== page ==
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      • #18


        I am a well educated physician who likely knows more then the average Joe about how this stuff works. I understand why our patients get so frustrated.
        Click to expand...


        I think there's a lot the insurance industry can improve in this area alone. Just like obtaining quotes or being billed in other industries, it should be a fairly straight forward process so you don't have to be an expert in healthcare to be able to navigate this field as a consumer.

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        • #19
          Keeping Insurance complicated benefits the insurance company it would seem. As some have alluded to, making folks pay the first $2,000 straight out of pocket is going to make some folks think twice about their visits in general, saving the insurance money.

          If the priorities were customer service, efficiency, and the most people getting health care that needed it, there is no doubt insurance would be structured differently than if the priority were to maintain profits/solvency, meeting minimum regulator requirements, monopolizing the industry so you have to get this type of insurance to afford any type of health care, etc.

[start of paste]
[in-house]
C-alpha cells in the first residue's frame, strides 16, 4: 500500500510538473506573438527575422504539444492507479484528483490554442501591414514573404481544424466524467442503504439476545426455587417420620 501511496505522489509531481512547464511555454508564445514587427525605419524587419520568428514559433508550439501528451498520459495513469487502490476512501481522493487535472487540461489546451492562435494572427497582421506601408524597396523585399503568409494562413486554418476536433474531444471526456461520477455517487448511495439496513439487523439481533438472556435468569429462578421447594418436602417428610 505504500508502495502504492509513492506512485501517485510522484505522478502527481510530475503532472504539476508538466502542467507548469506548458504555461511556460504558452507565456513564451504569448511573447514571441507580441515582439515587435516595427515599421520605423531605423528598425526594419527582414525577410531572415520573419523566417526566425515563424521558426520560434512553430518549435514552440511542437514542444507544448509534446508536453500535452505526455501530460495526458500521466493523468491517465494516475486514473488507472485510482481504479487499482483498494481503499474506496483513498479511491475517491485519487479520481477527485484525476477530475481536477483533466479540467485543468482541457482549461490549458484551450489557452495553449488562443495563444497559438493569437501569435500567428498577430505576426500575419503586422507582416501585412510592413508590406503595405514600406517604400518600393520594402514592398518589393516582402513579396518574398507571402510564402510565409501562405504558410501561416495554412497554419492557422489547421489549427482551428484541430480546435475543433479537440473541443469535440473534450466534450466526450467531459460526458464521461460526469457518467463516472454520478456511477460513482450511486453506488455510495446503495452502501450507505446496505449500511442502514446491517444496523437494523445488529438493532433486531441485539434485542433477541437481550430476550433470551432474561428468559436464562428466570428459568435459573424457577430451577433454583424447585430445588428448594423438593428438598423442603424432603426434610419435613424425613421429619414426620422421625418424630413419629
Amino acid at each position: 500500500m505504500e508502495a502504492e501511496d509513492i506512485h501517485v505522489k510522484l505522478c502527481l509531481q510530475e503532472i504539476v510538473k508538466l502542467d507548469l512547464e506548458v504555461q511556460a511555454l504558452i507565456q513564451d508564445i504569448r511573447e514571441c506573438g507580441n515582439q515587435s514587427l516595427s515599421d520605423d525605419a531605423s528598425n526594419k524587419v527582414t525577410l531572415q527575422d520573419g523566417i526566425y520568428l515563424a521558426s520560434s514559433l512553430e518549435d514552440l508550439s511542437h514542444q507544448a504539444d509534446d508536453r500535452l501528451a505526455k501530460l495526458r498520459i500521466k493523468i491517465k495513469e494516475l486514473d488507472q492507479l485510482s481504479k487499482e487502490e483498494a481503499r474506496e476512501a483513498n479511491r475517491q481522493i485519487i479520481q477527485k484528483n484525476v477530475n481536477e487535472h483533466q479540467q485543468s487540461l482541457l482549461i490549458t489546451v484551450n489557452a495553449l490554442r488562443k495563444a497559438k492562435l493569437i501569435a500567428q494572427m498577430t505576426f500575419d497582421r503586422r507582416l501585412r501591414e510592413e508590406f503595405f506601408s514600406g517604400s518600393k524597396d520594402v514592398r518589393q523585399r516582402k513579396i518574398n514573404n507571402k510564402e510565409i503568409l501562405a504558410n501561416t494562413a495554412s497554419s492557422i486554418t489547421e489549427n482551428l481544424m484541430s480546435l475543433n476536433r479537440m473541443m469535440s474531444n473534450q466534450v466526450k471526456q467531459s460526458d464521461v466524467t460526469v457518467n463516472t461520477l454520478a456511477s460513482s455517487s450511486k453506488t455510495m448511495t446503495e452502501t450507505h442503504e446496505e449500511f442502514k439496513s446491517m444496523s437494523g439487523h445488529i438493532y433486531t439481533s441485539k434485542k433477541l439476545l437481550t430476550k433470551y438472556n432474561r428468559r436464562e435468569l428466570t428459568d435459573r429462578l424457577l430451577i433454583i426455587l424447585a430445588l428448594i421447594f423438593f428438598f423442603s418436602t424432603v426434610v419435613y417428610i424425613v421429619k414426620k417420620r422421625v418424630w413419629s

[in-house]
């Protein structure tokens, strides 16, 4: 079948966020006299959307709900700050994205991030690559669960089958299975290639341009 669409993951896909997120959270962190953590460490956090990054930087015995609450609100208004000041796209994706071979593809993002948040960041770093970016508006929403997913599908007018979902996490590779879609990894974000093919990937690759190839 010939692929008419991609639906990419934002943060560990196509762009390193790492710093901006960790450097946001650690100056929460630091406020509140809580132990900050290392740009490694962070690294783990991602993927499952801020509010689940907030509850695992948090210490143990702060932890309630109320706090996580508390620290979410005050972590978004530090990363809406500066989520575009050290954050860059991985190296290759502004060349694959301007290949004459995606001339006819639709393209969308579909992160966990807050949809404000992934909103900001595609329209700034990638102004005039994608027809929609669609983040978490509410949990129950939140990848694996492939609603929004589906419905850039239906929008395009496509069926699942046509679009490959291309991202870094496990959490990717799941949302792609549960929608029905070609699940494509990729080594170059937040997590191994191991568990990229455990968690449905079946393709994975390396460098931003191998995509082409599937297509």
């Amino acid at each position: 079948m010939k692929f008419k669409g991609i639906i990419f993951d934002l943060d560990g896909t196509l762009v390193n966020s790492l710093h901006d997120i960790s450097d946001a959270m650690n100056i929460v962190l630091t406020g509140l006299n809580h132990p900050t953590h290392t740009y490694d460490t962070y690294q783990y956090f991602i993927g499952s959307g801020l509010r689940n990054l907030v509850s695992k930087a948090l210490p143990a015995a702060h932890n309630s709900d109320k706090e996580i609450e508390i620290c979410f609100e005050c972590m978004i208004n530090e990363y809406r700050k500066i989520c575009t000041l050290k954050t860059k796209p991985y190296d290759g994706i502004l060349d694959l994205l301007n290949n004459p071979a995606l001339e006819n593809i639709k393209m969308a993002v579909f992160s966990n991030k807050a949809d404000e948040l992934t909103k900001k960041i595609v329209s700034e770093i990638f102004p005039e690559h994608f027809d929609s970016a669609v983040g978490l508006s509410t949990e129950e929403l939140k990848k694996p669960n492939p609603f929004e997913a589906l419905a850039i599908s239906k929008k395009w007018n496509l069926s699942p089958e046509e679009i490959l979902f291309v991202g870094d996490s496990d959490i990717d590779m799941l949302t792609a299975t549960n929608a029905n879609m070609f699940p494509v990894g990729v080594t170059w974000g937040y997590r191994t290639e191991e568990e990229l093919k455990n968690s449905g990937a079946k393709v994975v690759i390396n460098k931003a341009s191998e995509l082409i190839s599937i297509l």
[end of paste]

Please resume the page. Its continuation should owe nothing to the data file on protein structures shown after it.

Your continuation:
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          • #20
            the media feeds into these greedy provider narratives too:

            https://www.cnn.com/2019/09/10/health/carlsbad-new-mexico-hospital-eprise/index.html